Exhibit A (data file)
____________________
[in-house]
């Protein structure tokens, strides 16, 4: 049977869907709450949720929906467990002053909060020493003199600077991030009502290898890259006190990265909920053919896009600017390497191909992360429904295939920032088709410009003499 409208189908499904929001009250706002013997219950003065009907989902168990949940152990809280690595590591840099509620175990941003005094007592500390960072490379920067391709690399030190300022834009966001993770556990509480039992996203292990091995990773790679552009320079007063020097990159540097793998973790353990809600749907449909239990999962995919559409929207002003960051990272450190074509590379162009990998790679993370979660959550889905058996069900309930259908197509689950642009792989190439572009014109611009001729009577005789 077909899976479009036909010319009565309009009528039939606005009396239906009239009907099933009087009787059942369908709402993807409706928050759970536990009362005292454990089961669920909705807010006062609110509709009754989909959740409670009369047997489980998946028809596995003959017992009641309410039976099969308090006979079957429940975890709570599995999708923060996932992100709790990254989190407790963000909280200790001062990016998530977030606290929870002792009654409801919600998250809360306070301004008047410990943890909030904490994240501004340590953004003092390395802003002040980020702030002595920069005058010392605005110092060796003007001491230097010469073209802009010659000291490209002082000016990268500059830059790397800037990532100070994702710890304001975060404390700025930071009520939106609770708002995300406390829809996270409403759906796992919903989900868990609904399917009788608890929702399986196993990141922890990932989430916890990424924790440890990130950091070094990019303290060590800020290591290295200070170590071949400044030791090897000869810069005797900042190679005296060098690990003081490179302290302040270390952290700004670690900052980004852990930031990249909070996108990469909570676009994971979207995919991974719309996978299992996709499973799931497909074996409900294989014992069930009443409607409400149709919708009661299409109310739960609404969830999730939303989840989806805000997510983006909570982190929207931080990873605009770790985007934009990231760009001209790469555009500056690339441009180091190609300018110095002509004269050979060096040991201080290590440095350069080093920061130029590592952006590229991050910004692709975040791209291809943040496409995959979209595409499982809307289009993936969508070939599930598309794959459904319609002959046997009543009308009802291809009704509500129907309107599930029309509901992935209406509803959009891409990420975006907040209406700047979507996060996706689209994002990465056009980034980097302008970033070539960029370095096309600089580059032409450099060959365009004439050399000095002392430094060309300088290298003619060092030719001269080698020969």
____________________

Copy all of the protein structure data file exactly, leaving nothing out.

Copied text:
[in-house]
């Protein structure tokens, strides 16, 4: 049977869907709450949720929906467990002053909060020493003199600077991030009502290898890259006190990265909920053919896009600017390497191909992360429904295939920032088709410009003499 409208189908499904929001009250706002013997219950003065009907989902168990949940152990809280690595590591840099509620175990941003005094007592500390960072490379920067391709690399030190300022834009966001993770556990509480039992996203292990091995990773790679552009320079007063020097990159540097793998973790353990809600749907449909239990999962995919559409929207002003960051990272450190074509590379162009990998790679993370979660959550889905058996069900309930259908197509689950642009792989190439572009014109611009001729009577005789 077909899976479009036909010319009565309009009528039939606005009396239906009239009907099933009087009787059942369908709402993807409706928050759970536990009362005292454990089961669920909705807010006062609110509709009754989909959740409670009369047997489980998946028809596995003959017992009641309410039976099969308090006979079957429940975890709570599995999708923060996932992100709790990254989190407790963000909280200790001062990016998530977030606290929870002792009654409801919600998250809360306070301004008047410990943890909030904490994240501004340590953004003092390395802003002040980020702030002595920069005058010392605005110092060796003007001491230097010469073209802009010659000291490209002082000016990268500059830059790397800037990532100070994702710890304001975060404390700025930071009520939106609770708002995300406390829809996270409403759906796992919903989900868990609904399917009788608890929702399986196993990141922890990932989430916890990424924790440890990130950091070094990019303290060590800020290591290295200070170590071949400044030791090897000869810069005797900042190679005296060098690990003081490179302290302040270390952290700004670690900052980004852990930031990249909070996108990469909570676009994971979207995919991974719309996978299992996709499973799931497909074996409900294989014992069930009443409607409400149709919708009661299409109310739960609404969830999730939303989840989806805000997510983006909570982190929207931080990873605009770790985007934009990231760009001209790469555009500056690339441009180091190609300018110095002509004269050979060096040991201080290590440095350069080093920061130029590592952006590229991050910004692709975040791209291809943040496409995959979209595409499982809307289009993936969508070939599930598309794959459904319609002959046997009543009308009802291809009704509500129907309107599930029309509901992935209406509803959009891409990420975006907040209406700047979507996060996706689209994002990465056009980034980097302008970033070539960029370095096309600089580059032409450099060959365009004439050399000095002392430094060309300088290298003619060092030719001269080698020969």